She was right. Having squelched through miles of rotten, boot-sucking ground, they finally tracked the thing down and chivvied it out of its hiding place in a hollow full of stunted, broken marsh pines. It faced them in the moonlight, making a miserable whuffling sound, like it had a nagging cold.

“What,” Julia said, “the fuck.”

“Holy shit,” said Failstaff.

“This is exceeding expectations,” Asmo said.

The tarasque was a beast about the size of a hippo, but with six legs. It had a scorpion tail, a kind of lion-human head with stringy long hair, and on its back a turtle shell with spikes coming out of it. It was the turtle shell that did it. It looked like Bowser from Super Mario Bros.

The tarasque crouched low to the ground, wheezing, its chin resting on a wet stump, looking up at them with its unbelievably ugly face. Its posture was not so much defensive as resigned.

“Leave it to the French to come up with the most fucked-up-est dragon ever,” Asmodeus sighed.

Once the tarasque realized they weren’t going to attack it, it began to talk. In fact they couldn’t get it to shut up. The thing didn’t need a roving strike team of folklorist-wizards, it needed a therapist. They sat there all night on tree stumps listening to it complain about how lonely and insufficiently damp it was. Not till dawn did it lumber back into its hollow.

But the tarasque turned out to be worth it. It was a champion whiner, and if they were trying to figure out who people around here were afraid of, well, it was afraid of practically everyone. They were spoiled for choice. The tarasque was too big for the small fry to pick on, but reading between the lines it was clear that it was a whipping boy for the upper ranks of mythological society. Apparently Reynard the Fox teased it a great deal, though it begged them not to mention anything about that to Reynard, for fear of reprisals. More interestingly, the tarasque was subjected to periodic beatings by a holy man of some kind who had been haunting the slopes of Mont Ventoux for the past millennium or so.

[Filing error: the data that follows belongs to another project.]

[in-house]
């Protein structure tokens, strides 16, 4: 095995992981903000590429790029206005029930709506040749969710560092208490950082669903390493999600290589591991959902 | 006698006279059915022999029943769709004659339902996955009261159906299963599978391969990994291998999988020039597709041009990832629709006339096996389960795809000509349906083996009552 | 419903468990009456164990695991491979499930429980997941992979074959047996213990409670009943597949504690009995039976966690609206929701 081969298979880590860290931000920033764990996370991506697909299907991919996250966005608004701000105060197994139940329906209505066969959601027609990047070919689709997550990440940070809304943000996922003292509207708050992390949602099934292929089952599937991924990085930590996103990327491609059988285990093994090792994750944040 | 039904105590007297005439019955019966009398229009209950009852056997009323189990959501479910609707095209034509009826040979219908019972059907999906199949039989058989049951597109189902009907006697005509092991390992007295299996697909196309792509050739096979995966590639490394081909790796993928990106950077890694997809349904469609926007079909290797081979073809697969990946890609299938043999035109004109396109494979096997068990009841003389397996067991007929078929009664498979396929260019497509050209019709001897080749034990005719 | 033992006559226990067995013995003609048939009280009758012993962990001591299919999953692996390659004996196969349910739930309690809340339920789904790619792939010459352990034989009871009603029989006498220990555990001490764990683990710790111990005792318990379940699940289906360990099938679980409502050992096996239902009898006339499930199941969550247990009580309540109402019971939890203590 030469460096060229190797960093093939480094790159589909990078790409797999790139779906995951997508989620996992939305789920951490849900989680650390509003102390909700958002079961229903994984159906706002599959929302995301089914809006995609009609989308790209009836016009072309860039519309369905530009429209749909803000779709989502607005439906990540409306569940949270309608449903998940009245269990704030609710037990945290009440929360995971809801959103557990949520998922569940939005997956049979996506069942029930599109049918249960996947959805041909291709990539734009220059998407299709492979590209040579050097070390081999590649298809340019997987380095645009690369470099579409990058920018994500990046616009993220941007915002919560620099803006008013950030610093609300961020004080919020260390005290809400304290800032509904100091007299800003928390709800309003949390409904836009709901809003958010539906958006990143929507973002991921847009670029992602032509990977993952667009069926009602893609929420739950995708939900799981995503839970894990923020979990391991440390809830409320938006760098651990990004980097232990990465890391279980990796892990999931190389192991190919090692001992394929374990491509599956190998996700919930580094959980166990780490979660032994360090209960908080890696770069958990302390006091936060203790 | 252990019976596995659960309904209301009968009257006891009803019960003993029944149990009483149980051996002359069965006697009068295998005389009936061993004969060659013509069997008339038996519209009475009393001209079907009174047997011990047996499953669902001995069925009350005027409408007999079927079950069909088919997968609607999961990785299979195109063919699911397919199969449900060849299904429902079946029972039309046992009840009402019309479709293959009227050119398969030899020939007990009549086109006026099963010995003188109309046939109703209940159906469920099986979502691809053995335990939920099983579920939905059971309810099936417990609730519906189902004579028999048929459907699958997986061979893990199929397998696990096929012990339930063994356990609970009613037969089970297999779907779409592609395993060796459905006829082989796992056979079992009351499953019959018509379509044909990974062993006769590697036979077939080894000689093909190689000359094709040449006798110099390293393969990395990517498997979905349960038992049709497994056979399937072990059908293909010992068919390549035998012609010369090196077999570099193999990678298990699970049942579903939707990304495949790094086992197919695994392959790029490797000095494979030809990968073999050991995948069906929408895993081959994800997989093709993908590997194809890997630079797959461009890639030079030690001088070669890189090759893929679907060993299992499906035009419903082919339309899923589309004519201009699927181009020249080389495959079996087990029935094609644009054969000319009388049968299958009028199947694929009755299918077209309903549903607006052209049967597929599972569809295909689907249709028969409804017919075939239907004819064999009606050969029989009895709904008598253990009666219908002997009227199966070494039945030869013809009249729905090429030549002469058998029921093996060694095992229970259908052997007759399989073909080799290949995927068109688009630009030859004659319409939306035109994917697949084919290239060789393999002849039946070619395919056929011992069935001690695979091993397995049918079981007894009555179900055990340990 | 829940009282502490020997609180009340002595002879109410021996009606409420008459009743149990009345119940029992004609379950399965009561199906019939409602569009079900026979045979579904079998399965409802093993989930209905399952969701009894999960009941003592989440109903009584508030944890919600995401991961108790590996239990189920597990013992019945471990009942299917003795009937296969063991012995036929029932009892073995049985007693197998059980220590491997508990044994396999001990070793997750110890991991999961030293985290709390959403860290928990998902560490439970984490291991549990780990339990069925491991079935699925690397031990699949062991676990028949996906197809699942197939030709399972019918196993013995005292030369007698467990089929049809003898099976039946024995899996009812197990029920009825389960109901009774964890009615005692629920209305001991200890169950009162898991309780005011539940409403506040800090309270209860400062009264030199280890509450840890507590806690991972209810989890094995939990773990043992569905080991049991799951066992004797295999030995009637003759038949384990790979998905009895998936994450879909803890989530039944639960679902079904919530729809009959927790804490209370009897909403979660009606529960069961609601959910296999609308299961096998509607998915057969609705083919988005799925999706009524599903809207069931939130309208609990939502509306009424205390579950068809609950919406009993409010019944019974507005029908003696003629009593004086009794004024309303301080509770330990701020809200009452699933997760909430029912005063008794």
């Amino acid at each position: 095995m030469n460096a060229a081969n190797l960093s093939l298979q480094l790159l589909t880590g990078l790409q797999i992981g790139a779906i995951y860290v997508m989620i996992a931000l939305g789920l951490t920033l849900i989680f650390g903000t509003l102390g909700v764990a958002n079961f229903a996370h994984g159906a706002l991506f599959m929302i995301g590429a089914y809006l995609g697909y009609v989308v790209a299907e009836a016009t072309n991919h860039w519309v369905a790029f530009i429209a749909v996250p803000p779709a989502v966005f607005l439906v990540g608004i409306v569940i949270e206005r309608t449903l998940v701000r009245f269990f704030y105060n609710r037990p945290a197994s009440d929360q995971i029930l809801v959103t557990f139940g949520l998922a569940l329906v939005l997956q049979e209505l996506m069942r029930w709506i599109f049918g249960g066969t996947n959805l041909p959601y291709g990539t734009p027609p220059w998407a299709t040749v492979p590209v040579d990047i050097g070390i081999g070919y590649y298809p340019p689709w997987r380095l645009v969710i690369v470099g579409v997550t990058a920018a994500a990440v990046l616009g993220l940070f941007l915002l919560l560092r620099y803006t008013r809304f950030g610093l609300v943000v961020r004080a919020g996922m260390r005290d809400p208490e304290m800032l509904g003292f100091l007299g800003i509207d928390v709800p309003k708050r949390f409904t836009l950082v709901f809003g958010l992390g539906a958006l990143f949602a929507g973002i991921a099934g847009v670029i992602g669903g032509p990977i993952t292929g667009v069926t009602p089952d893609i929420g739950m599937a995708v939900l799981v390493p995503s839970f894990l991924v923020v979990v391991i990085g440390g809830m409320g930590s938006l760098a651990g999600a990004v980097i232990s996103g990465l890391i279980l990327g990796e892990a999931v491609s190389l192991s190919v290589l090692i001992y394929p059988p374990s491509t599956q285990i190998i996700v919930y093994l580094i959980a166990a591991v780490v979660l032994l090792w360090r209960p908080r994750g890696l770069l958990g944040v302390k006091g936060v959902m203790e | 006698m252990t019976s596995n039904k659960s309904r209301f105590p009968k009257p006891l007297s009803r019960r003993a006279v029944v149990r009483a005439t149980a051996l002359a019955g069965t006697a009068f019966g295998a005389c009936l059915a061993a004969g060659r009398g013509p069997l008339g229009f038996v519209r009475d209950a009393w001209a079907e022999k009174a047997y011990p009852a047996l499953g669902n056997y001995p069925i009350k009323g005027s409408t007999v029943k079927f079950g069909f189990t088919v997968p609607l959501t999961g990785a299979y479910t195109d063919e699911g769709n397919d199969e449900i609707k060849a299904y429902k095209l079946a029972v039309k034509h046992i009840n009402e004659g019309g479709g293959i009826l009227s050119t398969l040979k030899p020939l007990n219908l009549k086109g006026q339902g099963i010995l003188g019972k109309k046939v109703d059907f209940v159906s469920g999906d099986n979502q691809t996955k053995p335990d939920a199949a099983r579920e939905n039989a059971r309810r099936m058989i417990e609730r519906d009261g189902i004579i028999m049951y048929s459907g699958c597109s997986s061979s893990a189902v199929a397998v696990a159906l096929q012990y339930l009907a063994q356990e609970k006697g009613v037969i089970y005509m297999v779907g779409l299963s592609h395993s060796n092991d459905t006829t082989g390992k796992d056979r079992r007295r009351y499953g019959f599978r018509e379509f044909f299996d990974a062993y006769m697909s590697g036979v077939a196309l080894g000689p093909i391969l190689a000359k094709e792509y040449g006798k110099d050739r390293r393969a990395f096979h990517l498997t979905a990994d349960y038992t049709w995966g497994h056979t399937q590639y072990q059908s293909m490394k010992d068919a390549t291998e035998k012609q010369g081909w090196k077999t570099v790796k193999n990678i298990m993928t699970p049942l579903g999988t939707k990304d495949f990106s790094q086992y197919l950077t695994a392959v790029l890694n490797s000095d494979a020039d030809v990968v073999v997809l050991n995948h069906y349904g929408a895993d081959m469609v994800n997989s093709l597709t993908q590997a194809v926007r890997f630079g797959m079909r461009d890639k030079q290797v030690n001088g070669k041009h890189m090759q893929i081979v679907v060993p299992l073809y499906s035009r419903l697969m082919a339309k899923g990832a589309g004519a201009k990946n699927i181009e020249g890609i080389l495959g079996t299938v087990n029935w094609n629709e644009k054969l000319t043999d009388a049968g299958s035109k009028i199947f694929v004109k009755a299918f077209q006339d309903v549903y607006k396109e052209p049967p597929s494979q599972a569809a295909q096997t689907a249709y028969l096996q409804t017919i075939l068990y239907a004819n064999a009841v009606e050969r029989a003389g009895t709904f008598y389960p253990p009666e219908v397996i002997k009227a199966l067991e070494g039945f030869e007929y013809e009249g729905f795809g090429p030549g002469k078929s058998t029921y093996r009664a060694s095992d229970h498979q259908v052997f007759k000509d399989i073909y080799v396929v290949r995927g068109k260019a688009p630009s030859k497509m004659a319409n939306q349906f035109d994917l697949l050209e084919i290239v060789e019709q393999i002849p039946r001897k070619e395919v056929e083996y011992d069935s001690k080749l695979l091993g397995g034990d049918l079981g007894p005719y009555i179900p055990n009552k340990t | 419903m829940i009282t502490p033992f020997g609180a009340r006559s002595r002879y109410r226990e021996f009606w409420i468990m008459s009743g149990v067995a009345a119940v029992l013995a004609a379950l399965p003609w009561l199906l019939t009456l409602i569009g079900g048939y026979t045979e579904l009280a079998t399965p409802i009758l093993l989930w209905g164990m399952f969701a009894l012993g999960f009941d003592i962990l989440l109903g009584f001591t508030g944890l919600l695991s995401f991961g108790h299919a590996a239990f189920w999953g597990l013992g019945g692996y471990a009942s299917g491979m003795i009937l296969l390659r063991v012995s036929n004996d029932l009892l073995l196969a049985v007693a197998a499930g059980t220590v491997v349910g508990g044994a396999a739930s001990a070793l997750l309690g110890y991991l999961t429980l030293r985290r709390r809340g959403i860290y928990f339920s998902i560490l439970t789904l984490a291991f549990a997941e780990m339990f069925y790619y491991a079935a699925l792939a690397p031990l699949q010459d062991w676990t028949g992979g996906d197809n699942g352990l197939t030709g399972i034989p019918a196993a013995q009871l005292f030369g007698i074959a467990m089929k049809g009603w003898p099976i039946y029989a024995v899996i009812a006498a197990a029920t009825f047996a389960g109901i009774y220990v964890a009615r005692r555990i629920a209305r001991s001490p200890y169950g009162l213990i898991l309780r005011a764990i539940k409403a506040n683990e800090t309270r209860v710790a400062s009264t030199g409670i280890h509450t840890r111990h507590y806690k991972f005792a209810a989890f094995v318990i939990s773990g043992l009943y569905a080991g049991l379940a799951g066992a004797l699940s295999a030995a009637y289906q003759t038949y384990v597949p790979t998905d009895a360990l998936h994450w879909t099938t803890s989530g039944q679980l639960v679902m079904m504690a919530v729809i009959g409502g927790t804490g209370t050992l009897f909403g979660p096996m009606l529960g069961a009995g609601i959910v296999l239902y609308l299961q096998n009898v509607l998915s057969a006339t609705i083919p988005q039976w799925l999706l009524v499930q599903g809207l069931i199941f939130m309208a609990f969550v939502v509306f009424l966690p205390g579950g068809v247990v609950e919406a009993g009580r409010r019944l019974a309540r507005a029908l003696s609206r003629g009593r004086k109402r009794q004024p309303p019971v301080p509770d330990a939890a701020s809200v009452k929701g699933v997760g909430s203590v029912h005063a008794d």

It was the tarasque’s terrifying appearance, see, that caused it to be so often misunderstood. A being of such ferocious magnificence as itself was too often assumed to be evil, and scourged and vilified should it devour even so much as six or seven village folk! That was why it had taken to spending its days wallowing in the salt bogs of the Camargue, nomming the occasional wild horse to stay alive. Why not join it? It was cool and safe here. And you know, it so rarely found anyone nice to talk to. Not like that nasty holy man. They were so much nicer than he was.

Driving back along empty predawn highways, squinting out at the flatness of the swamp through gummy eyes, they all agreed that the holy hermit sounded like a very nasty customer indeed. Exactly the kind of nasty customer they should get to know better.

A new atmosphere had settled over the house at Murs. It had always been a basic tenet there that luxury and comfort were integral parts of the magical lifestyle, not just for its own sake but as a matter of principle. As magicians—Murs magicians!—they were the secret aristocracy of the world, and Goddamn it, they were going to live like it.